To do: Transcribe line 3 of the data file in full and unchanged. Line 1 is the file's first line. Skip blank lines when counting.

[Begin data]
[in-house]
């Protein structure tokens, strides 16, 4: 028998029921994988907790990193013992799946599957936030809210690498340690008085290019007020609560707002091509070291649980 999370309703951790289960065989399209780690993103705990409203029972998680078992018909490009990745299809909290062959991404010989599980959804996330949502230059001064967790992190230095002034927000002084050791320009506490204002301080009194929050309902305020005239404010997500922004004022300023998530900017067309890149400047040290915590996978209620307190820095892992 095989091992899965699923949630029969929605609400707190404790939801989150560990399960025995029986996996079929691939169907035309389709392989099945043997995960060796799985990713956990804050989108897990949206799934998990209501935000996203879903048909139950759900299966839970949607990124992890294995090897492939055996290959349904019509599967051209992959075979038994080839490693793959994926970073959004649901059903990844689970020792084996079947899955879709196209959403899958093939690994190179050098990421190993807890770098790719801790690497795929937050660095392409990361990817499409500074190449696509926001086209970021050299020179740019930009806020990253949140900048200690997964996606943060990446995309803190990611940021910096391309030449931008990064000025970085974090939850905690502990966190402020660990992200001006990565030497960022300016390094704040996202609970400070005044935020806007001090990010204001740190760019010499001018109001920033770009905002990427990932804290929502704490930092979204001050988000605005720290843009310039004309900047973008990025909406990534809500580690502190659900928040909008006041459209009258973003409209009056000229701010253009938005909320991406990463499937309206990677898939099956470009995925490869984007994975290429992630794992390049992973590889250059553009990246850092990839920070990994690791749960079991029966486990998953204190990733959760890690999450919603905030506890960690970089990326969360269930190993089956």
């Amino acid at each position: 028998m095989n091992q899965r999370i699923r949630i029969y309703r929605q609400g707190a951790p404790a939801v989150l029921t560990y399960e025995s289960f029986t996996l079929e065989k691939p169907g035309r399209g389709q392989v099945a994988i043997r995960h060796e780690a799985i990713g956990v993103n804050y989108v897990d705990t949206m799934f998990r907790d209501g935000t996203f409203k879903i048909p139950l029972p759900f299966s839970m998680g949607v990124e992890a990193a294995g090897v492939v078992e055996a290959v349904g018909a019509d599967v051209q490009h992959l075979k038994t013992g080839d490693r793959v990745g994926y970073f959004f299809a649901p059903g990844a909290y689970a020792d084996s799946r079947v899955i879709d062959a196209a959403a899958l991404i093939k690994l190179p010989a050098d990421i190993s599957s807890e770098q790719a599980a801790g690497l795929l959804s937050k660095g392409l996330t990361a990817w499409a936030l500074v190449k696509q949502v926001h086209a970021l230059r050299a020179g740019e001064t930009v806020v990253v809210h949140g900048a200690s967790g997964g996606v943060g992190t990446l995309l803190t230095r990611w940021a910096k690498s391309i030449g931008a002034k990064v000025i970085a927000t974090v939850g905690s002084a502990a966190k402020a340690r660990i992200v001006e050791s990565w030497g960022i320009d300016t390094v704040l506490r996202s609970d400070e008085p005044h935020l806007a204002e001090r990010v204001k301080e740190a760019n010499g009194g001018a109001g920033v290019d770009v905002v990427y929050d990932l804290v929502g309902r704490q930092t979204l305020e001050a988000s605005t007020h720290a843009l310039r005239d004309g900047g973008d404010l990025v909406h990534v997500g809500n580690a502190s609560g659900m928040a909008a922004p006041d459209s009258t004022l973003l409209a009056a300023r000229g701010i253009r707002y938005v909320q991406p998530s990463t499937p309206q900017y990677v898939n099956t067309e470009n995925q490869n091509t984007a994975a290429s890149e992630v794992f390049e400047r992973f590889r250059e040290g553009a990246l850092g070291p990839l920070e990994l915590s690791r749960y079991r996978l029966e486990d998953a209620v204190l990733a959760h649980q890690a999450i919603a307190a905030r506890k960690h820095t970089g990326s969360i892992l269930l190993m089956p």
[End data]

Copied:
């Amino acid at each position: 028998m095989n091992q899965r999370i699923r949630i029969y309703r929605q609400g707190a951790p404790a939801v989150l029921t560990y399960e025995s289960f029986t996996l079929e065989k691939p169907g035309r399209g389709q392989v099945a994988i043997r995960h060796e780690a799985i990713g956990v993103n804050y989108v897990d705990t949206m799934f998990r907790d209501g935000t996203f409203k879903i048909p139950l029972p759900f299966s839970m998680g949607v990124e992890a990193a294995g090897v492939v078992e055996a290959v349904g018909a019509d599967v051209q490009h992959l075979k038994t013992g080839d490693r793959v990745g994926y970073f959004f299809a649901p059903g990844a909290y689970a020792d084996s799946r079947v899955i879709d062959a196209a959403a899958l991404i093939k690994l190179p010989a050098d990421i190993s599957s807890e770098q790719a599980a801790g690497l795929l959804s937050k660095g392409l996330t990361a990817w499409a936030l500074v190449k696509q949502v926001h086209a970021l230059r050299a020179g740019e001064t930009v806020v990253v809210h949140g900048a200690s967790g997964g996606v943060g992190t990446l995309l803190t230095r990611w940021a910096k690498s391309i030449g931008a002034k990064v000025i970085a927000t974090v939850g905690s002084a502990a966190k402020a340690r660990i992200v001006e050791s990565w030497g960022i320009d300016t390094v704040l506490r996202s609970d400070e008085p005044h935020l806007a204002e001090r990010v204001k301080e740190a760019n010499g009194g001018a109001g920033v290019d770009v905002v990427y929050d990932l804290v929502g309902r704490q930092t979204l305020e001050a988000s605005t007020h720290a843009l310039r005239d004309g900047g973008d404010l990025v909406h990534v997500g809500n580690a502190s609560g659900m928040a909008a922004p006041d459209s009258t004022l973003l409209a009056a300023r000229g701010i253009r707002y938005v909320q991406p998530s990463t499937p309206q900017y990677v898939n099956t067309e470009n995925q490869n091509t984007a994975a290429s890149e992630v794992f390049e400047r992973f590889r250059e040290g553009a990246l850092g070291p990839l920070e990994l915590s690791r749960y079991r996978l029966e486990d998953a209620v204190l990733a959760h649980q890690a999450i919603a307190a905030r506890k960690h820095t970089g990326s969360i892992l269930l190993m089956p």